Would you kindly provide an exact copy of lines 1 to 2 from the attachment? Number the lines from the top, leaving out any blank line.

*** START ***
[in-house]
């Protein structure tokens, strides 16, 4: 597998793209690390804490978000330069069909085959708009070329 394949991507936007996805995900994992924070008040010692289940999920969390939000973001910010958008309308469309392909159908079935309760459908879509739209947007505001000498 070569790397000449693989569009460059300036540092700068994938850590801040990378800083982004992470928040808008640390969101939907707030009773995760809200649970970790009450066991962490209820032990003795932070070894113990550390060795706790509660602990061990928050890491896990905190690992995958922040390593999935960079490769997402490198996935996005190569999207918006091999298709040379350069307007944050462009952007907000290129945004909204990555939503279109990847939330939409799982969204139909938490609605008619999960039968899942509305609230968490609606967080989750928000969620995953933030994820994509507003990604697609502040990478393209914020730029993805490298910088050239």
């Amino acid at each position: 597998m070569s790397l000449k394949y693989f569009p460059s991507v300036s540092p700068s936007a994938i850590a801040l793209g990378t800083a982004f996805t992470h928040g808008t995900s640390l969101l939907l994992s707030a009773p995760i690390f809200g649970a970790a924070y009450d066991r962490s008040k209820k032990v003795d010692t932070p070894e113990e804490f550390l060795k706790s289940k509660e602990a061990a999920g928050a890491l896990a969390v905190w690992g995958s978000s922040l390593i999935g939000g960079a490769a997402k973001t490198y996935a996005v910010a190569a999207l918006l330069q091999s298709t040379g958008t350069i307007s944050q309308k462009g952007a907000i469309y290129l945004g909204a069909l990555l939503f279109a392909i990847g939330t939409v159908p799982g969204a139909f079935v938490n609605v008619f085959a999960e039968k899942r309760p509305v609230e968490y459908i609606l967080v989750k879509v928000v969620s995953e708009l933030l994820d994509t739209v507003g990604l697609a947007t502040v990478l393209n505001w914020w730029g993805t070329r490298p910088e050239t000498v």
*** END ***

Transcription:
[in-house]
């Protein structure tokens, strides 16, 4: 597998793209690390804490978000330069069909085959708009070329 394949991507936007996805995900994992924070008040010692289940999920969390939000973001910010958008309308469309392909159908079935309760459908879509739209947007505001000498 070569790397000449693989569009460059300036540092700068994938850590801040990378800083982004992470928040808008640390969101939907707030009773995760809200649970970790009450066991962490209820032990003795932070070894113990550390060795706790509660602990061990928050890491896990905190690992995958922040390593999935960079490769997402490198996935996005190569999207918006091999298709040379350069307007944050462009952007907000290129945004909204990555939503279109990847939330939409799982969204139909938490609605008619999960039968899942509305609230968490609606967080989750928000969620995953933030994820994509507003990604697609502040990478393209914020730029993805490298910088050239």